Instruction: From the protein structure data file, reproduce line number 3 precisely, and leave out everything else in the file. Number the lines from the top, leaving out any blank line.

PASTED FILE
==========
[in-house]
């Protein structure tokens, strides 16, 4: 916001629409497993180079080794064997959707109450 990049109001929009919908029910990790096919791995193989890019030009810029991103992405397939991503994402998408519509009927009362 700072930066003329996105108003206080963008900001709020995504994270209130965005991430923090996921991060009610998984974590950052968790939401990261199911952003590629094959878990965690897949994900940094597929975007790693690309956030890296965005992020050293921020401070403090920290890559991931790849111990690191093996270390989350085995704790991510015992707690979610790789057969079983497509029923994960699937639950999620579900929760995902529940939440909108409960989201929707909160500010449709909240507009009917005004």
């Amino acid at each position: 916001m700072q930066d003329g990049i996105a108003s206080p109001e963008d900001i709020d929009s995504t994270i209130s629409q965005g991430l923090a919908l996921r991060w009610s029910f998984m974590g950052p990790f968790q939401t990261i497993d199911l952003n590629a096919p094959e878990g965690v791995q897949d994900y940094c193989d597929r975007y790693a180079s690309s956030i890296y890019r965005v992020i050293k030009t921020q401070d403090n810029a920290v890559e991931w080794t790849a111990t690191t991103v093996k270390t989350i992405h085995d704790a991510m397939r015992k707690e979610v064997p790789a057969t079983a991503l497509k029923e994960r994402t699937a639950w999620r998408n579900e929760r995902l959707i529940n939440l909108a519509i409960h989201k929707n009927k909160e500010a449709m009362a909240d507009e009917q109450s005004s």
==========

């Amino acid at each position: 916001m700072q930066d003329g990049i996105a108003s206080p109001e963008d900001i709020d929009s995504t994270i209130s629409q965005g991430l923090a919908l996921r991060w009610s029910f998984m974590g950052p990790f968790q939401t990261i497993d199911l952003n590629a096919p094959e878990g965690v791995q897949d994900y940094c193989d597929r975007y790693a180079s690309s956030i890296y890019r965005v992020i050293k030009t921020q401070d403090n810029a920290v890559e991931w080794t790849a111990t690191t991103v093996k270390t989350i992405h085995d704790a991510m397939r015992k707690e979610v064997p790789a057969t079983a991503l497509k029923e994960r994402t699937a639950w999620r998408n579900e929760r995902l959707i529940n939440l909108a519509i409960h989201k929707n009927k909160e500010a449709m009362a909240d507009e009917q109450s005004s």